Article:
LOL. And I haven't visited that little village Upper Ladder for a long time
now!
 
G

G&M

Nick Brooks said:
Hi

I need to patch an area of render that I believe is lime based. What's
the best way to go about it?

My local builders merchant has both hydraulic and hydrated lime.
That's a good mechant. A few have one and most have neither. If the
render is painted, use the hydraulic outside as it sets quicker. Otherwise
you will need to slak the lime, then mix about 1:4 or 5 with the correct
colour sharp sand.
Will I need to add hair
No
 
Ad

Advertisements

A

Anna Kettle

Anna will be along soon and will probably find something wrong with what
I've said!
No complaints what you said looks sound to me :) I will just add that
what you use depends on what surface you are working onto. If its
rigid like brick or block then hydraulic is OK and is especially good
outdoors cos it is more weather resistant. If its a flexible surface
like lath then don't use hydraulic its too hard and brittle & will
crack so if you can't get readymade lime putty then make your own with
hydrated lime.
How much sand will I need to add?
3 sharpish sand : 1 lime putty or if you use hydraulic then read the
bag.
I'm sure she'll have something to say to Mike about hair not being
used in plaster any more. :eek:)
Quite right too! Hair is still used to give tensile strength. That is
not necessary for rigid surfaces like brick & block but it is
important to add plenty of hair for work onto lath & suchlike. Any
strong fibre will give the tensile strength eg hemp, straw but hair is
preferred if you want a good finish and hair from a white horse is the
most invisible.

Anna


~~ Anna Kettle, Suffolk, England
|""""| ~ Plaster conservation and lime plaster repair
/ ^^ \ // Freehand modelling in lime: overmantels, pargeting etc
|____| www.kettlenet.co.uk 01359 230642
 
P

Peter Taylor

Anna Kettle wrote
Quite right too! Hair is still used to give tensile strength. That is
not necessary for rigid surfaces like brick & block but it is
important to add plenty of hair for work onto lath & suchlike. Any
strong fibre will give the tensile strength eg hemp, straw but hair is
preferred if you want a good finish and hair from a white horse is the
most invisible.
Out of interest Anne, would you be happy to use synthetic reinforcing fibres (as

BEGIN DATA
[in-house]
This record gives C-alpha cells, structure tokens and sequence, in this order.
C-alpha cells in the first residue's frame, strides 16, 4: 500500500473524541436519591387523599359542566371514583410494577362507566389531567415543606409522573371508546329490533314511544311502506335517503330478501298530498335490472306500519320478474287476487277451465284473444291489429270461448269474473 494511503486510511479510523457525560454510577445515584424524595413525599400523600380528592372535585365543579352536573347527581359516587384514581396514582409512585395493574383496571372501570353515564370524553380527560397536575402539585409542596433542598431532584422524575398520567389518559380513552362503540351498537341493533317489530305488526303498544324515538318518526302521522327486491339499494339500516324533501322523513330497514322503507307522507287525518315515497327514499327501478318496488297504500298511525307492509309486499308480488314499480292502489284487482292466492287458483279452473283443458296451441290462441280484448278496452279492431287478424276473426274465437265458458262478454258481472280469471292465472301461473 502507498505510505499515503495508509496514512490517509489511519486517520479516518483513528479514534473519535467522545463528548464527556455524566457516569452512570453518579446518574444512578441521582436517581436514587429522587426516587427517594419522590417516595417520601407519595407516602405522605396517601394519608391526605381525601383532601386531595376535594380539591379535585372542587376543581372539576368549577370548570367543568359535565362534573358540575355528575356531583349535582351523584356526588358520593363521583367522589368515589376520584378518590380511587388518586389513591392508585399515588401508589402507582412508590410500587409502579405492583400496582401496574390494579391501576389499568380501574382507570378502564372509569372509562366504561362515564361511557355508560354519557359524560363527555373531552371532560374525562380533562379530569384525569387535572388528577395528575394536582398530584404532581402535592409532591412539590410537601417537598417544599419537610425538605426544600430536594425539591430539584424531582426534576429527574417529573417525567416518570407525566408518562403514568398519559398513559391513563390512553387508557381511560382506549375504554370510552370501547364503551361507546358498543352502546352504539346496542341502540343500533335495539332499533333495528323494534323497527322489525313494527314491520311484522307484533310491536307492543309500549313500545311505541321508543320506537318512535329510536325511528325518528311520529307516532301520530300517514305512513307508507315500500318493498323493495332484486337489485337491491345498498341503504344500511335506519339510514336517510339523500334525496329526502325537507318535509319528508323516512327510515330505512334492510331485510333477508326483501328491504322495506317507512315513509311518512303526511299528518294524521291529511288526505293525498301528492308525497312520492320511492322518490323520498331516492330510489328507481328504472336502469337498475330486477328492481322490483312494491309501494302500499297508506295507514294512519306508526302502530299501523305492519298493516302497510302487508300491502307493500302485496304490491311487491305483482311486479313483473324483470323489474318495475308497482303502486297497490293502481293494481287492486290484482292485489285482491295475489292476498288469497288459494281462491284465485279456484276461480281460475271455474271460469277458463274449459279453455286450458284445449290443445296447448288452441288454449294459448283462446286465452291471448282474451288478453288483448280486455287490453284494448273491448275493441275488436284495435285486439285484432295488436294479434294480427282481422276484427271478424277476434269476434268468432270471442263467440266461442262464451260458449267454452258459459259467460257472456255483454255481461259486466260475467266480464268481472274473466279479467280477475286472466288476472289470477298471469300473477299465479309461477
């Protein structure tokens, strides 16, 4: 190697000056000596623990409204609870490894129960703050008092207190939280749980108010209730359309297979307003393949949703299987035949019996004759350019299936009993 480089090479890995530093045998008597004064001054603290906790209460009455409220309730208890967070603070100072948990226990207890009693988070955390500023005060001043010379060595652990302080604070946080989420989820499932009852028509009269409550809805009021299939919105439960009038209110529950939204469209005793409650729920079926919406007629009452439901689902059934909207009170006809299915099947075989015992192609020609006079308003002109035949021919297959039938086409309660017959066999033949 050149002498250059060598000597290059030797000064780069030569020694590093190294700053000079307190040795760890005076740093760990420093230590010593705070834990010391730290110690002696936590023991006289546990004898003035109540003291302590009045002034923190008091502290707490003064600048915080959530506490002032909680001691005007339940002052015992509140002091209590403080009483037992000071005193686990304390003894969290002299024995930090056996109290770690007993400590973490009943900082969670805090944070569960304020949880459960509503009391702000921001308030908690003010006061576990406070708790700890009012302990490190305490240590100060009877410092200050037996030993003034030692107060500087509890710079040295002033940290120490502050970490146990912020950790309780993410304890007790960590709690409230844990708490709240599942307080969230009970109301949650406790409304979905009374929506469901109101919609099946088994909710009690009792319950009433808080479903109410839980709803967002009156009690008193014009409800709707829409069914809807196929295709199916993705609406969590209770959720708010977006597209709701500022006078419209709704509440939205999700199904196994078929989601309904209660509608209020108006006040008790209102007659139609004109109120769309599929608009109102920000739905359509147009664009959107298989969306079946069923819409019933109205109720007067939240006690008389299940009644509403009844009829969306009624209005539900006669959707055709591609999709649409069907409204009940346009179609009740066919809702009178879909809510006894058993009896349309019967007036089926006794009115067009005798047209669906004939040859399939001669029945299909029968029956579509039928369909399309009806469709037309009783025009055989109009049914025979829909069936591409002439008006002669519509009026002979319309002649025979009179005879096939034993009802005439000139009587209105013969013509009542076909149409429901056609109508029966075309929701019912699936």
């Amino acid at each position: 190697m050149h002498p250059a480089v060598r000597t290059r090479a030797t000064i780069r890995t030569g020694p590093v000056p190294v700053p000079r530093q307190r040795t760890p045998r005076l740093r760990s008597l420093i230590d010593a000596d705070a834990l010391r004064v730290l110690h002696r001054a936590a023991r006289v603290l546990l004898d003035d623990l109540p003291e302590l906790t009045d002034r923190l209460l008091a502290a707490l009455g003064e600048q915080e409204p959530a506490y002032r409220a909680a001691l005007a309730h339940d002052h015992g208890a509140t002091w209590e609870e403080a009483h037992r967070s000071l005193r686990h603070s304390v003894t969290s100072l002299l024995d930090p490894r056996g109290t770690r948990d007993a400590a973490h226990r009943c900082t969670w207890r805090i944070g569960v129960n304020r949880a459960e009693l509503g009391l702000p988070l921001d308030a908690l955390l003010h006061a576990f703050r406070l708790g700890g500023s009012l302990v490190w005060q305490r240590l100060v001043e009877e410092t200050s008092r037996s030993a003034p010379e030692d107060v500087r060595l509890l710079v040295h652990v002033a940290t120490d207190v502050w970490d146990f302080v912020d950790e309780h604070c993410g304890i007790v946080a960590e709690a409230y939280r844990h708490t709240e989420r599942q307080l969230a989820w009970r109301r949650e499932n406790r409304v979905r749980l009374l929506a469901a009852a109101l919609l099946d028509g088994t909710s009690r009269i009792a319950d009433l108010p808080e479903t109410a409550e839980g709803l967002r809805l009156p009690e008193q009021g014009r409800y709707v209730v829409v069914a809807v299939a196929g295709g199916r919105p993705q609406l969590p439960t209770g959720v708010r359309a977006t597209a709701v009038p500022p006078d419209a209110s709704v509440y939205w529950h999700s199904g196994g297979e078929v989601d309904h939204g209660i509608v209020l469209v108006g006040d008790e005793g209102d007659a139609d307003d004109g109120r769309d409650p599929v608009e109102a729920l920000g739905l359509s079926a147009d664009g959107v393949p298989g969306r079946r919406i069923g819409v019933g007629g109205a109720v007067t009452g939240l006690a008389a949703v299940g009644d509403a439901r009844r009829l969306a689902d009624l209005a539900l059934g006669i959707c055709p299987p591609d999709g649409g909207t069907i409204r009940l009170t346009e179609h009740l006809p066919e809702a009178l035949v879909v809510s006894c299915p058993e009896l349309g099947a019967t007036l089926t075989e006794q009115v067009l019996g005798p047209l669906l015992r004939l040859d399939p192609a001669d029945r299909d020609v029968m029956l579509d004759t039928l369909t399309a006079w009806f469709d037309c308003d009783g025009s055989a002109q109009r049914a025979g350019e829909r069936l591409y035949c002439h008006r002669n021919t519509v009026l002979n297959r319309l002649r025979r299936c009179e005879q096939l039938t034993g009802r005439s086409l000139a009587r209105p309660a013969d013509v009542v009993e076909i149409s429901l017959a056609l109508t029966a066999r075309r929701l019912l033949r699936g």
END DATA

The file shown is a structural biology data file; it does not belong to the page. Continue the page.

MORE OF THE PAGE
used in concrete mixes and screeds) instead of hair? This is the sort of thing
I mean: http://www.kaposplast.hu/english/politon.html

Peter
 
A

Anna Kettle

Out of interest Anne, would you be happy to use synthetic reinforcing fibres (as
used in concrete mixes and screeds) instead of hair? This is the sort of thing
I mean: http://www.kaposplast.hu/english/politon.html
I can't see anything wrong with synthetic fibre and it has the
advantage that it doesn't rot so the mortar can be mixed up way in
advance. I'm not planning to start using synthetic fibre myself cos
lots of my work is on old buildings so I try to keep as close to the
original materials as possible

Anna

~~ Anna Kettle, Suffolk, England
|""""| ~ Plaster conservation and lime plaster repair
/ ^^ \ // Freehand modelling in lime: overmantels, pargeting etc
|____| www.kettlenet.co.uk 01359 230642
 
Ad

Advertisements

T

The Natural Philosopher

Anna said:
No complaints what you said looks sound to me :) I will just add that
what you use depends on what surface you are working onto. If its
rigid like brick or block then hydraulic is OK and is especially good
outdoors cos it is more weather resistant. If its a flexible surface
like lath then don't use hydraulic its too hard and brittle & will
crack so if you can't get readymade lime putty then make your own with
hydrated lime.




3 sharpish sand : 1 lime putty or if you use hydraulic then read the
bag.




Quite right too! Hair is still used to give tensile strength. That is
not necessary for rigid surfaces like brick & block but it is
important to add plenty of hair for work onto lath & suchlike. Any
strong fibre will give the tensile strength eg hemp, straw but hair is
preferred if you want a good finish and hair from a white horse is the
most invisible.
Or go modern and buy some glass cloth or chopped strand mat :D
 

Ask a Question

Want to reply to this thread or ask your own question?

You'll need to choose a username for the site, which only take a couple of moments. After that, you can post your question and our members will help you out.

Ask a Question

Similar Threads

lime rendering onto plaster 4
Lime Render Over Wood? 3
Internal rendering/Plastering with Sand/Cement/Lime Mix 9
render 3
rendering 3
Rendering 3
lime mortar 2
LIME PASTE 2

Top